Liam's Recipes

Cantonese Black Pepper Beef




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50g whole black peppercorns, freshly ground or pounded

15g douchi (chinese fermented black soybeans, yang jiang preserved beans)

⅛ onion, diced

½ shallot, diced

4 cloves garlic, minced

½ anaheim chili, diced (any fresh mild chili or pepper works, like red bell, etc)

1 tbsp light soy sauce

1 tbsp oyster sauce

150 ml water

½ tbsp sugar and salt

1 tsp MSG

Stir Fry:

140g tough cut of beef (loin, flank, round, etc)

¼ tsp papain (can be substituted with baked baking soda or just baking soda)

2 tbsp water

½ tsp salt

1 tsp sugar

1 tsp cornstarch

1 tsp Shaoxing wine (or Japanese sake)

½ tsp dark soy sauce

1 tsp oil

¼ onion, cut into chunks

4 cloves garlic, smashed and left whole

1 in ginger, sliced

4 scallion whites, cut into 2 in sections

1 mild chili, cut into chunks

3 tbsp extra water to combine with sauce

2 tbsp Mijiu rice wine or Japanese sake

High-heat neutral oil to stir fry.


Thinly slice the beef. Combine the slices with the ¼ tsp papain, 2 tbsp water, ½ tsp salt, 1 tsp sugar, 1 tsp cornstarch, 1 tsp Shaoxing wine, 1 tsp dark soy sauce, and 1 tsp oil. Marinate the beef in this mixture until you’ve finished creating your black bean sauce. Be careful not to marinate this for more than an hour, as the beef will take on a strange texture.

Add oil to a medium cooking vessel over medium heat. Fry the ⅛ white onion until translucent, then the ½ shallot and 4 cloves of minced garlic.

Add the douchi, pounding it in a mortar or pounding it in the pan as you put it in, and the chili. Fry until it begins to smell very fragrant. Lastly, add the soy sauc and black peppercorns and reduce the heat to low.

Fry for 1-2 minutes until it’s starting to clump together, then add 150 ml of water. Cook again until the mixture has reduced down to a pasty consistency, around 5 minutes. Once this consistency is reached, take it off the heat and season with the sugar, salt, and MSG, and set aside.

When you’re ready to begin stir frying, combine the sauce with 3 tbsp water and mix well. In addition to this, mix the cornstarch with the dark soy sauce to ensure there are no clumps.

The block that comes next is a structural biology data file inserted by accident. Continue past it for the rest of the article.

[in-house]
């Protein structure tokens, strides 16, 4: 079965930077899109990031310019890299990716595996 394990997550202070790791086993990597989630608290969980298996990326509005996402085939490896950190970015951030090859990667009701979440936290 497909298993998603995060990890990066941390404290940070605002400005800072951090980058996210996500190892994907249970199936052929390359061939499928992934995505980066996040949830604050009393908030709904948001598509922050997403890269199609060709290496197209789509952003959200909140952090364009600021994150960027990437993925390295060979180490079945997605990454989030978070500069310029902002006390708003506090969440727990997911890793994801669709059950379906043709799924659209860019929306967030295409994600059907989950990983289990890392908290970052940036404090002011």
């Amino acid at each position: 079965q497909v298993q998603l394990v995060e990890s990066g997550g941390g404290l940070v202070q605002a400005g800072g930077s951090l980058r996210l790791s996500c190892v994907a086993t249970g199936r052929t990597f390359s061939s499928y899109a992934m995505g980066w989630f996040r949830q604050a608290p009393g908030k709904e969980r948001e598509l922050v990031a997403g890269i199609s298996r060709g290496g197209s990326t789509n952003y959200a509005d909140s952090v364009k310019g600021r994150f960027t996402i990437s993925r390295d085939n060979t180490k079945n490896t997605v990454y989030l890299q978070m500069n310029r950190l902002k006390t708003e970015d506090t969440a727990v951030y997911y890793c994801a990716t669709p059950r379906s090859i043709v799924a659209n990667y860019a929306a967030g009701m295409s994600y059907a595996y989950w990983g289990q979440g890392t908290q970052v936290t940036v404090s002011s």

In a large cooking vessel, heat 4 tbsp of neutral oil over high heat until it can rapidly bubble around a pair of chopsticks. Stir fry the beef for around 30 seconds, then turn the heat off and take it out of the pan.

Heat 1 ½ tbsp of neutral oil over high heat and add the beef back in along with the onion, garlic, ginger, scallion white, and anaheim. Quickly mix the ingredients in the pan and spread the Shaoxing wine over the pan. Add in the sauce mixture and continue to fry for another 15 seconds.

Add in the dark soy sauce and cornstarch slurry and quickly mix. Add in the oil, quickly mix for a final time, then turn the heat off. You can serve this on a preheated hotplate or cast iron skillet covered in aluminum foil if you want the cha chaan teng experience. Serve hot with rice or any starch of your choice.


A Western and Chinese hot plate dish, likely originating from Hong Kong. Commonly served in Cantonese cha chaan teng, or Hong Kong-style cafes. As the name suggests, the sauce is a very black pepper forward base for our stir fry. This recipe showcases basic wok stir fry technique, as well as using papain with a tougher cut of beef to create a very tender finished product. There are a lot of ingredients listed, but don’t be discouraged if you’re missing some or want to sub some out.




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